Alkana, Joseph. “’Do We Not Know the Meaning of Aesthetic Gratification?’ Cynthia Ozick’s The Shawl, the Akedah, and the Ethics of Holocaust Literary Aesthetics.” Modern Fiction Studies 43 (Winter, 1997): 963-990. Argues that Ozick takes a stance against universalism in the two stories, the tendency to level human suffering under an all-inclusive existential or theological quandary.
Bloom, Harold, ed. Cynthia Ozick: Modern Critical Views. New York: Chelsea House, 1986. An excellent collection of essays, including brief book reviews as well as lengthy articles. Much of value for both the beginning student and a scholarly audience involved in an examination of complications of idea and form.
Burstein, Janet Handler. “Cynthia Ozick and the Transgressions of Art.” American Literature: A Journal of Literary History, Criticism, and Bibliography 59 (March, 1987): 85-101. One of a number of articles on Ozick appearing in major scholarly journals. Concludes that Ozick is the most provocative of contemporary Jewish American voices. Her intelligence and stature provide her with an authoritarian voice as she speaks of literature and art and the didactic moral purpose art must display.
Cohen, Sarah Blacher. Cynthia Ozick’s Comic Art: From Levity to Liturgy. Bloomington: Indiana University Press, 1994. Places Ozick in the context of the Jewish comic tradition but argues that levity in her fiction must serve a higher purpose than laughter for laughter’s sake, usually the satiric purpose of attacking vices, follies, and stupidities.
Fisch, Harold. “Introducing Cynthia Ozick.” Response 22 (1974): 27-34. A very early article concentrating on analyses of the novel Trust and the story “The Pagan Rabbi.” Tries to show connections between theme and techniques in both genres.
Friedman, Lawrence S. Understanding Cynthia Ozick. Columbia: University of South Carolina Press, 1991. A critical study of Ozick, which includes a bibliography and an index.
Kauvar, Elaine M. Cynthia Ozick’s Fiction: Tradition and Invention. Bloomington: Indiana University Press, 1993. Examines the sources and contexts of Ozick’s fiction, focusing on tensions between Hebraism and Hellenism, Western culture and Judaism, artistic imagination and moral responsibility; discusses Ozick’s relationship to psychoanalysis, feminism, and postmodernism.
Lowin, Joseph. Cynthia Ozick. New York: Twayne, 1988. This excellent overview of Ozick’s canon includes an annotated bibliography and full notes. Most valuable for beginning students whose knowledge of Holocaust literature and Ozick is limited. Offers perceptive and lucid analyses of all the major works.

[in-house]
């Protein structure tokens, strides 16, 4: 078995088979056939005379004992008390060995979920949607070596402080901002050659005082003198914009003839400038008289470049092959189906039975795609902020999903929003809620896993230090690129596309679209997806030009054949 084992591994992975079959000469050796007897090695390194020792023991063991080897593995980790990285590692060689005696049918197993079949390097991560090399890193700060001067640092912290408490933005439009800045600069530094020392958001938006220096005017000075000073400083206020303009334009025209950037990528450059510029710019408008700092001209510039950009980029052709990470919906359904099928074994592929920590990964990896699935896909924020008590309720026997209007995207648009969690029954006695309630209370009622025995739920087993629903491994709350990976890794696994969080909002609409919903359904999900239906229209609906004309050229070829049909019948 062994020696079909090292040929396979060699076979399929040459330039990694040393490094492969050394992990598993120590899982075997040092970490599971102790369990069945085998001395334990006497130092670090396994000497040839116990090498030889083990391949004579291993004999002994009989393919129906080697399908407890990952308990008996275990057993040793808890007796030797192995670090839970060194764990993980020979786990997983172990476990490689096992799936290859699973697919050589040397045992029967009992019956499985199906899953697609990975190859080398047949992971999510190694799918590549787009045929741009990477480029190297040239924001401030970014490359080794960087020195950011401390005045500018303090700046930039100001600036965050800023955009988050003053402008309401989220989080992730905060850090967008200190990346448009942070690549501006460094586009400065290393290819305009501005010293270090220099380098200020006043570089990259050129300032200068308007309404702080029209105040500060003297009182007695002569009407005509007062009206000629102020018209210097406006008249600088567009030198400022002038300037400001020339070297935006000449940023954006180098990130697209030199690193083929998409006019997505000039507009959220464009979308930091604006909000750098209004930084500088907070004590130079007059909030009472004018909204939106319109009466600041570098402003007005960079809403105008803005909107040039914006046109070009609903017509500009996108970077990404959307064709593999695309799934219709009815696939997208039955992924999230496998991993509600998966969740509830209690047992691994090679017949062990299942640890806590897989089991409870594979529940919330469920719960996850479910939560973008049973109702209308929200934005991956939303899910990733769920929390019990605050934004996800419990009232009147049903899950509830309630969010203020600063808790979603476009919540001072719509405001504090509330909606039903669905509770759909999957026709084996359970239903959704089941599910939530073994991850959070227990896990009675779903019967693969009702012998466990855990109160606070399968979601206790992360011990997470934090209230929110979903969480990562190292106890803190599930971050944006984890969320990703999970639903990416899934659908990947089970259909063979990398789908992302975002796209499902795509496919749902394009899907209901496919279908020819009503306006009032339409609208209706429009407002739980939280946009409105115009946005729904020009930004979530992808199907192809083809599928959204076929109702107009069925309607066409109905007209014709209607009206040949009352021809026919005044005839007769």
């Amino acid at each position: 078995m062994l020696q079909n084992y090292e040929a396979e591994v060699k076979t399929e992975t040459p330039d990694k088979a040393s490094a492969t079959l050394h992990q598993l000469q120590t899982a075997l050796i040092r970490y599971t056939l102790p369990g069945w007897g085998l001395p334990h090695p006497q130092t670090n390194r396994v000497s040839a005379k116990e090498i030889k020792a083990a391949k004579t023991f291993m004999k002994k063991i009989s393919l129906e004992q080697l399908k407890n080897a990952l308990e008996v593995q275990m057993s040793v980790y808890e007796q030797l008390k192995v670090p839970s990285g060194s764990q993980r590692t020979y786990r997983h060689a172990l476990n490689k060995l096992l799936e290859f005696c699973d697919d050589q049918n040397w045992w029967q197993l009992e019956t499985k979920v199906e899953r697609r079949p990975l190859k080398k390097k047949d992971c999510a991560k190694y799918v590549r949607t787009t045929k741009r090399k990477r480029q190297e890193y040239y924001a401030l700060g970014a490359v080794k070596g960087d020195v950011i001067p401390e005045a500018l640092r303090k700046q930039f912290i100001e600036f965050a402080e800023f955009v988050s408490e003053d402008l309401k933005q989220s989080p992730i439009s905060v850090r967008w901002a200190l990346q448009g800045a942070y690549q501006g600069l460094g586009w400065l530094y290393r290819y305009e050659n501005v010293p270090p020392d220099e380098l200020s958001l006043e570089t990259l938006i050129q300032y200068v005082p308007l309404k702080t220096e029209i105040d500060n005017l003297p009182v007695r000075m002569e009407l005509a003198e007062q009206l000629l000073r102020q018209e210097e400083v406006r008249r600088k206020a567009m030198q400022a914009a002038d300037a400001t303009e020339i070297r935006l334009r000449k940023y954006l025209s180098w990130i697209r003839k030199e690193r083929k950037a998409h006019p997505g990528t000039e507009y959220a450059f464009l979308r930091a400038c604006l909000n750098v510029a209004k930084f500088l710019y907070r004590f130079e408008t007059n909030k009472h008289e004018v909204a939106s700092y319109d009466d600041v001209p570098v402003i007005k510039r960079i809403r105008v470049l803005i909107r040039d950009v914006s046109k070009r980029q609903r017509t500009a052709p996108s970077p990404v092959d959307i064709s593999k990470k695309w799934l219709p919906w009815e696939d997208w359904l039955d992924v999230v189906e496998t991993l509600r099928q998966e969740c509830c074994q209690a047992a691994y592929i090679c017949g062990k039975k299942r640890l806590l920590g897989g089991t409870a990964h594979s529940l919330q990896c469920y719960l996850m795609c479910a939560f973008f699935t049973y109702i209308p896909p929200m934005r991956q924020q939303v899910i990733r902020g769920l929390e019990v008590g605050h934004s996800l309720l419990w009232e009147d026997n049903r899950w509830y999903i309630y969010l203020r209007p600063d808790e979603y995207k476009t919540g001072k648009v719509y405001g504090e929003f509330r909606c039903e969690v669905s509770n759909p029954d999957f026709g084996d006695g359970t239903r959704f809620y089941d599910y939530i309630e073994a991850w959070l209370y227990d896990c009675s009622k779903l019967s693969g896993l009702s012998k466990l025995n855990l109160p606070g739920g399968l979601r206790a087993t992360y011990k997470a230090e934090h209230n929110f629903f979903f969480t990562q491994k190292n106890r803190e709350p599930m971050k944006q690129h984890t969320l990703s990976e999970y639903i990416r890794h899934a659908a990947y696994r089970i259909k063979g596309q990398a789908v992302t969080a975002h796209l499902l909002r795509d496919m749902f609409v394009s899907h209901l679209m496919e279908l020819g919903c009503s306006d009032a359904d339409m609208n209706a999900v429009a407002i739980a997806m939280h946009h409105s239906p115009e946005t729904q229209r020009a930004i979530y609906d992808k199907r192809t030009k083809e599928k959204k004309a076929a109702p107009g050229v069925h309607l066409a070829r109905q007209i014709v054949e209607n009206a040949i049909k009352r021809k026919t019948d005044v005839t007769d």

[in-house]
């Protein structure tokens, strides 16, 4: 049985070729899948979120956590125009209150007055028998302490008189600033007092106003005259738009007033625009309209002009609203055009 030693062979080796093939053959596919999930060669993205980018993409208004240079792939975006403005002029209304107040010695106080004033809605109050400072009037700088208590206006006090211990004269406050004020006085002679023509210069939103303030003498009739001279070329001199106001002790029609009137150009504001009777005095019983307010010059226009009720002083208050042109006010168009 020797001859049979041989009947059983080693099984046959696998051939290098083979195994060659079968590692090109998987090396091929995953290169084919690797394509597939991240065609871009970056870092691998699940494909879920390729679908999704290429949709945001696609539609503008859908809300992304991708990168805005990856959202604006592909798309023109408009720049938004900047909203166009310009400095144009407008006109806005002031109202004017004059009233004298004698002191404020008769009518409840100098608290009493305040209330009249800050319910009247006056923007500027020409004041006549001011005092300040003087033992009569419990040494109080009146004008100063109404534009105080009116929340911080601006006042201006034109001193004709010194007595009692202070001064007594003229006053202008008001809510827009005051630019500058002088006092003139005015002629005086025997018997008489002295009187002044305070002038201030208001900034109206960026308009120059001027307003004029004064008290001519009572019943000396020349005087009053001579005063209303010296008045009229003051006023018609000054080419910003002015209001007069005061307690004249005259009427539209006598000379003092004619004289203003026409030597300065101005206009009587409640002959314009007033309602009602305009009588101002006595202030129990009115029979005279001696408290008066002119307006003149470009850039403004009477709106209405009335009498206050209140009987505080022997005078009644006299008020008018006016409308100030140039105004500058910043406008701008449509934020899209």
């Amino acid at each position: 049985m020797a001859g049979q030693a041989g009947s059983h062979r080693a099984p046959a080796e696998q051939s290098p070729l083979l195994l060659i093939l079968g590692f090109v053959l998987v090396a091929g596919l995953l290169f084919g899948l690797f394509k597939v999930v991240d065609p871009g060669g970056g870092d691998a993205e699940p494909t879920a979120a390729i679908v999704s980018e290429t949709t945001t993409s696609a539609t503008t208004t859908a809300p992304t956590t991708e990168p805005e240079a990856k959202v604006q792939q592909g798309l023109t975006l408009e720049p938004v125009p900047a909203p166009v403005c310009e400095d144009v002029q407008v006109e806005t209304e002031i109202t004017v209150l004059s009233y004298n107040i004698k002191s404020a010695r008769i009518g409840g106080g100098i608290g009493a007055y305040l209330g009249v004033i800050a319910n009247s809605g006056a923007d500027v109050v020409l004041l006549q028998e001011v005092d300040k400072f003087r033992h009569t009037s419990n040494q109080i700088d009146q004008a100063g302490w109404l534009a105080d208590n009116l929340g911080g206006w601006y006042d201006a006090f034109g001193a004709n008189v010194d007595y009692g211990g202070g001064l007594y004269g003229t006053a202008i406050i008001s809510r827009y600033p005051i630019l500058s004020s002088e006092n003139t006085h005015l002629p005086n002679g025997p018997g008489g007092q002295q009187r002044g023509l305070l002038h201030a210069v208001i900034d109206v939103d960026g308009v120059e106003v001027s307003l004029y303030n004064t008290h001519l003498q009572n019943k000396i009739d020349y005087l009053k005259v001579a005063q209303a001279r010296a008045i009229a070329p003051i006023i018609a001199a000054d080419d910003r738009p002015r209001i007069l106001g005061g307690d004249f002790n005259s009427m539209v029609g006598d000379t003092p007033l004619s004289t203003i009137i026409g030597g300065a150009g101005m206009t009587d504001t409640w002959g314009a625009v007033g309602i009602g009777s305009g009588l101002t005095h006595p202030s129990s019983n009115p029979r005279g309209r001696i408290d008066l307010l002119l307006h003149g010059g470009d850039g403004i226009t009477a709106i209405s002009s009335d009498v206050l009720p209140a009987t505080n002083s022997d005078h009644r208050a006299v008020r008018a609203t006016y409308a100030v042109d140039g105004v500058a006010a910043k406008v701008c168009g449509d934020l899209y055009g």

Lowin, Joseph. “Cynthia Ozick, Rewriting Herself: The Road from ‘The Shawl’ to ‘Rosa.’” In Since Flannery O’Connor: Essays on the Contemporary American Short Story, edited by Loren Logsdon and Charles W. Mayer. Macomb: Western Illinois University Press, 1987. Contends Ozick paints not the thing itself but, like the French Symbolists, the effect produced by the thing; each of the three characters in the story uses the shawl as a life preserver.
Ozick, Cynthia. “An Interview with Cynthia Ozick.” Interview by Elaine M. Kauvar. Contemporary Literature 26 (Winter, 1985): 375-401. Contains references to Ozick’s religion, history, intelligence, feminism, postmodern techniques, and philosophy of art. A good introduction to her views, personality, and level of intelligence.
Ozick, Cynthia. “An Interview with Cynthia Ozick.” Contemporary Literature 34 (Fall, 1993): 359-394. Ozick discusses Jewish culture, other Jewish writers, her own fiction, and the Holocaust with her friend Elaine M. Kauvar.
Pinsker, Sanford. The Uncompromising Fiction of Cynthia Ozick. Columbia: University of Missouri Press, 1987. A brief analysis of major works, including several of the more important short stories. Excellent for a reader new to Ozick’s fiction. Emphasizes postmodern aspects of Ozick’s work, particularly self-referential elements and the use of fantasy.
Strandberg, Victor. Greek Mind, Jewish Soul: The Conflicted Art of Cynthia Ozick. Madison: University of Wisconsin Press, 1994. Argues that Ozick’s work derives from her conflict between hating Western civilization and taking pride in the Jewish foundation of that civilization. Claims that she is an Orthodox Jewish feminist who reveres the ancient law but demands an equal rights amendment to the Torah.